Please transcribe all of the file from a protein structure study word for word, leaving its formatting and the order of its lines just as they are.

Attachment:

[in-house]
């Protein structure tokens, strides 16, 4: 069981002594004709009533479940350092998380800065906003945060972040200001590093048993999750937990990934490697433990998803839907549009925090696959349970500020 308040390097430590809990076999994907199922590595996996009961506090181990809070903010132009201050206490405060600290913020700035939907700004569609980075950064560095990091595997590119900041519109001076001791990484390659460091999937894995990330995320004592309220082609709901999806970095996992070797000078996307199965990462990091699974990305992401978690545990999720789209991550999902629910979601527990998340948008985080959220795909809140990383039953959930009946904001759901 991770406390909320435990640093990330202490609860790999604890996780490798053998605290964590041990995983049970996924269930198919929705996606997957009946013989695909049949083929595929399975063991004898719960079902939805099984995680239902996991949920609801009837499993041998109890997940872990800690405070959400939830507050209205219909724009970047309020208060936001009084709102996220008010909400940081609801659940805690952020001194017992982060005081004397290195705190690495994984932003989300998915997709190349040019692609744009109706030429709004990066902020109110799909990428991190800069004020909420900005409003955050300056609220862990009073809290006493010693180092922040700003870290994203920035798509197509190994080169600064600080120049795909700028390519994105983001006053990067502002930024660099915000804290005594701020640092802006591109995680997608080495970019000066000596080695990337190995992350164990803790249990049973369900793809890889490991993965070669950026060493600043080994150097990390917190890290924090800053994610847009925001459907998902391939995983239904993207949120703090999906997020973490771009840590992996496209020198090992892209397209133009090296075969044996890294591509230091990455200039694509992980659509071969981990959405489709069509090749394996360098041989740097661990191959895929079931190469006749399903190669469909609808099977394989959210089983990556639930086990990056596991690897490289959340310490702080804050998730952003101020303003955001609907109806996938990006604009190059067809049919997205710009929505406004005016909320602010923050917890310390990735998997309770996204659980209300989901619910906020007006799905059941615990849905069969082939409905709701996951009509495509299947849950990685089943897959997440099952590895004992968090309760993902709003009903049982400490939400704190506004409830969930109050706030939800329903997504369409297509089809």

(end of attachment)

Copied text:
[in-house]
């Protein structure tokens, strides 16, 4: 069981002594004709009533479940350092998380800065906003945060972040200001590093048993999750937990990934490697433990998803839907549009925090696959349970500020 308040390097430590809990076999994907199922590595996996009961506090181990809070903010132009201050206490405060600290913020700035939907700004569609980075950064560095990091595997590119900041519109001076001791990484390659460091999937894995990330995320004592309220082609709901999806970095996992070797000078996307199965990462990091699974990305992401978690545990999720789209991550999902629910979601527990998340948008985080959220795909809140990383039953959930009946904001759901 991770406390909320435990640093990330202490609860790999604890996780490798053998605290964590041990995983049970996924269930198919929705996606997957009946013989695909049949083929595929399975063991004898719960079902939805099984995680239902996991949920609801009837499993041998109890997940872990800690405070959400939830507050209205219909724009970047309020208060936001009084709102996220008010909400940081609801659940805690952020001194017992982060005081004397290195705190690495994984932003989300998915997709190349040019692609744009109706030429709004990066902020109110799909990428991190800069004020909420900005409003955050300056609220862990009073809290006493010693180092922040700003870290994203920035798509197509190994080169600064600080120049795909700028390519994105983001006053990067502002930024660099915000804290005594701020640092802006591109995680997608080495970019000066000596080695990337190995992350164990803790249990049973369900793809890889490991993965070669950026060493600043080994150097990390917190890290924090800053994610847009925001459907998902391939995983239904993207949120703090999906997020973490771009840590992996496209020198090992892209397209133009090296075969044996890294591509230091990455200039694509992980659509071969981990959405489709069509090749394996360098041989740097661990191959895929079931190469006749399903190669469909609808099977394989959210089983990556639930086990990056596991690897490289959340310490702080804050998730952003101020303003955001609907109806996938990006604009190059067809049919997205710009929505406004005016909320602010923050917890310390990735998997309770996204659980209300989901619910906020007006799905059941615990849905069969082939409905709701996951009509495509299947849950990685089943897959997440099952590895004992968090309760993902709003009903049982400490939400704190506004409830969930109050706030939800329903997504369409297509089809």